It might sound dramatic, but we’ve all experienced a version of exile in 2020.
When the COVID-19 pandemic hit Wyoming in March, all classes and activities quickly ended on the University of Wyoming campus. All faculty and students – and most of the world – retreated into their own corners of self-isolation. Some were in cities, some were in rural communities, and law student Ryan Sedgeley was inside Yellowstone National Park with this wife, who is a park ranger.
A couple years earlier, Sedgeley had the idea to organize an exhibit showcasing artwork made by UW law students, and suddenly he’d found the perfect time for it. Thus, the University of Wyoming Art Museum’s first completely virtual art exhibit was born.
“I was recognizing how many of my fellow law students are really talented (artistically),” he said. “And we just went on spring break and never came back. I thought that was the right time to do it because art is a way to connect us all back together. We can express what we’re feeling and what we’re going through.”
Later in the spring, Sedgeley approached the museum and asked if it would be interested in sponsoring and facilitating this kind of show. Although he creates in his free time, Sedgeley didn’t have any experience in art exhibit curation, and he wanted to build a bridge between the university’s art and law departments.
Assistant Curator Michelle Sunset was tasked with the organization of the exhibit, and she was immediately onboard.
“When I saw Ryan’s email come in, I was excited because we had to close to the public in March right after opening a couple new exhibits that nobody got to see,” she said. “And so the whole museum was kind of figuring out how to pivot and still serve our community and share art.”
She loved the idea of exploring the themes of separation and loss during a global pandemic through art, so they put out a call to all UW law students, faculty and alumni asking for submissions of any medium. Any and all skill levels were able to apply, their work just had to be made during this time of isolation – it could be a response to the pandemic or ignore it completely.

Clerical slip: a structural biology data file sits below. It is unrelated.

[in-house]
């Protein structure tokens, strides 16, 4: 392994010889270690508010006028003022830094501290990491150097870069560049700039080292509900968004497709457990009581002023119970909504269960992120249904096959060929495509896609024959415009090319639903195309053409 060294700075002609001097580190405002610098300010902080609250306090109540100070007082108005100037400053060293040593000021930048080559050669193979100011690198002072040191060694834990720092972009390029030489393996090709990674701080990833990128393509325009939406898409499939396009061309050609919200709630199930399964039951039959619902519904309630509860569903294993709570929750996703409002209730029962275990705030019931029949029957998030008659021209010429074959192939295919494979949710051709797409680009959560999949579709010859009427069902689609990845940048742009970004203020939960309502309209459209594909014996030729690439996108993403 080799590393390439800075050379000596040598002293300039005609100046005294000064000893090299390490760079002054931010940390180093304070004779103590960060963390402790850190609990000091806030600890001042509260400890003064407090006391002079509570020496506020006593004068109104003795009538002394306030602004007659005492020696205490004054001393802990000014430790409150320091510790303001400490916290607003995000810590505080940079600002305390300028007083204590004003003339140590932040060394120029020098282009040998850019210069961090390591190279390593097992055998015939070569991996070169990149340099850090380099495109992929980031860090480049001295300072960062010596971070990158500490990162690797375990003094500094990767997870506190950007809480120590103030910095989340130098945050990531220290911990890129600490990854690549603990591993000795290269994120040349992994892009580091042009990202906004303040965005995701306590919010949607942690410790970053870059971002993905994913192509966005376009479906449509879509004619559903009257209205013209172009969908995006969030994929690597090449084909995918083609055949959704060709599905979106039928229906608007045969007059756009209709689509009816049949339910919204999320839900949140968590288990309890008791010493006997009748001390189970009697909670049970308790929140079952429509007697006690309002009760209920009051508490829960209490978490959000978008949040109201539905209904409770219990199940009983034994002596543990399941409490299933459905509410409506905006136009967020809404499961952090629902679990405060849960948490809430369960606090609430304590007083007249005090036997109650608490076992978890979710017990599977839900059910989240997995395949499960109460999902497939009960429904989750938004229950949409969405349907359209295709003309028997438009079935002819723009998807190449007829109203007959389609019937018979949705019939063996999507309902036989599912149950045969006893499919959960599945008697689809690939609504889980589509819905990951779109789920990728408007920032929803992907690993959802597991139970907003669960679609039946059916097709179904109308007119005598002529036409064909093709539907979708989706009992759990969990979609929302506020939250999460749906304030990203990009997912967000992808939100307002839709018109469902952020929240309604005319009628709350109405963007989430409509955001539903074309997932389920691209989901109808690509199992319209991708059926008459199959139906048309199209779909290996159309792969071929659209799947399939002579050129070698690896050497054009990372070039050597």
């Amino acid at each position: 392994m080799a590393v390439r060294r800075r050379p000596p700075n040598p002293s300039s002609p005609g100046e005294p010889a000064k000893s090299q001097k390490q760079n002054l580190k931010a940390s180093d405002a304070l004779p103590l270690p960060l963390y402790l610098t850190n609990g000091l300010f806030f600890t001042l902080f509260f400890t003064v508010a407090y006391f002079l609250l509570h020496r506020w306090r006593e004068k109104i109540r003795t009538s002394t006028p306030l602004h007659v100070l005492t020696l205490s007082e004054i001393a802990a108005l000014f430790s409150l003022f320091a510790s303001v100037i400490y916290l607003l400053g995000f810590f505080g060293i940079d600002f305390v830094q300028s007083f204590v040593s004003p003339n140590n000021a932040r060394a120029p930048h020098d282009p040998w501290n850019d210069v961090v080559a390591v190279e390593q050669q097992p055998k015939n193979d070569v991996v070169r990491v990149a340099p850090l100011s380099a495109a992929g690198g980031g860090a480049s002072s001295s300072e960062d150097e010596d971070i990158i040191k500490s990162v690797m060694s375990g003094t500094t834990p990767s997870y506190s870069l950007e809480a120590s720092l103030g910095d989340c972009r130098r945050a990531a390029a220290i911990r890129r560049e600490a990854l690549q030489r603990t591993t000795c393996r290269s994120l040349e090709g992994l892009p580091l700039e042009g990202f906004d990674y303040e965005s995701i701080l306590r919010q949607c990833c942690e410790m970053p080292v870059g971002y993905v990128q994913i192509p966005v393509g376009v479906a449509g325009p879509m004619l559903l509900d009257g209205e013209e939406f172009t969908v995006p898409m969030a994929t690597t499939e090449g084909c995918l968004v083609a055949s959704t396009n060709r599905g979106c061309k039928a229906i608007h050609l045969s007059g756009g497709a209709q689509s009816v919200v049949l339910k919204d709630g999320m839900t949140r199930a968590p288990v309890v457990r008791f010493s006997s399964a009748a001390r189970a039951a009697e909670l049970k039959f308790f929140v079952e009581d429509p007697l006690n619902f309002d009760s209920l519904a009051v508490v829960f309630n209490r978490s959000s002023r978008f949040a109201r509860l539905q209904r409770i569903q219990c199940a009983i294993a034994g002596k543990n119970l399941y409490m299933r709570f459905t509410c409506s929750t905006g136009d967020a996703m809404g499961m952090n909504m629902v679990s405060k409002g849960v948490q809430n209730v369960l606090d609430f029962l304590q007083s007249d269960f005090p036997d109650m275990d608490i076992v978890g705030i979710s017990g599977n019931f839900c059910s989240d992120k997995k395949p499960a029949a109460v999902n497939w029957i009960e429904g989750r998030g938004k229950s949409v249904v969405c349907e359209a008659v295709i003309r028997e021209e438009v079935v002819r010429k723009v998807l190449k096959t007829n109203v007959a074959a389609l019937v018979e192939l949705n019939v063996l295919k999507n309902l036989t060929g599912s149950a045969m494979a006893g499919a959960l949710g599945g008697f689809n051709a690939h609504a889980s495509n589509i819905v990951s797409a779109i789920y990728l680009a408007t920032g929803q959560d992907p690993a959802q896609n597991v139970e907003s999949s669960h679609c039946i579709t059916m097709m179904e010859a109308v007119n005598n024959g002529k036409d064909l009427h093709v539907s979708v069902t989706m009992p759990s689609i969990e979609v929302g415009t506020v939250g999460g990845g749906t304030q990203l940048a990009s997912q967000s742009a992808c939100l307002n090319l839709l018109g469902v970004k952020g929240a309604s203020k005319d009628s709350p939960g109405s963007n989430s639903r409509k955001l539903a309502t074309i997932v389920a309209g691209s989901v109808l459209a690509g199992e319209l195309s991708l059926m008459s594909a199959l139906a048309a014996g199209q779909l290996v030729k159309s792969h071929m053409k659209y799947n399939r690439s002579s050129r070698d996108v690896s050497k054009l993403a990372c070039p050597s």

They were pleased with the response; 30 submissions ran the gamut from poetry and landscape photography to Sedgeley’s copper etching depicting (an adaptation of) the cover of his 1952 copy of Albert Camus’ “The Plague.” All the work that was submitted ended up in the exhibit, and Sunset was impressed by the array of styles that they represented.
Sedgeley collected and organized the submissions via a Google Drive, while Sunset set up the virtual exhibit itself, which was created using Microsoft Sway. The platform allows viewers to make their way through the digital space at their own pace (and via a full-screen display, if they wish), all while reading captions to learn more about the piece they’re looking at a photo of.
“I was presently surprised by the array of different pieces submitted and how they really kind of captured all the different emotional experiences of being in quarantine,” Sunset said. “There are so many super beautiful landscape photos that are telling of where we are in the country … and some of the poetry really captures those feelings of separation and loss. There are also some really joyful pieces as well – someone did a Bob Ross painting!”
“Michelle did such a good job. It has a really beautiful flow to it,” Sedgeley said. “It tells the full story of what’s been going on at this time. It’s a great cultural snapshot of how much we love and value our public lands here in Wyoming.”
Sedgeley was also inspired by the Black Lives Matter marches in the wake of George Floyd’s killing over the summer, so he created a political acrylic on paper piece titled “Not Just Words” that depicts the text of a conversation between two Black men.
Regardless of the pieces’ varying messages, the pair agree that, ultimately, they all came together as a beautiful reflection of life in 2020.
“I think, first and foremost, it gives artists a way to speak,” Sedgeley said of the exhibit. “We make this art, and it needs to be seen. It’s a conversational medium, a method of communicating … and then, right now, the other important aspect is people being able to see that art, react with it and maybe allow themselves to feel different emotions.”
They noted that the artists got to have that conversation over Zoom at a virtual exhibit opening last month, which was one of those rare video conference calls when you leave feeling better and more fulfilled, rather than dreading how much longer social distancing will go on.
“The experience of the opening reception felt like holding a sacred space to have all these people who are so connected, yet also separated for a period of time,” Sunset said. “There was so much love over Zoom, which doesn’t always happen, and then as kind of an outsider, to see these artists and feel a kindred experience with them … to feel that connection was really special.”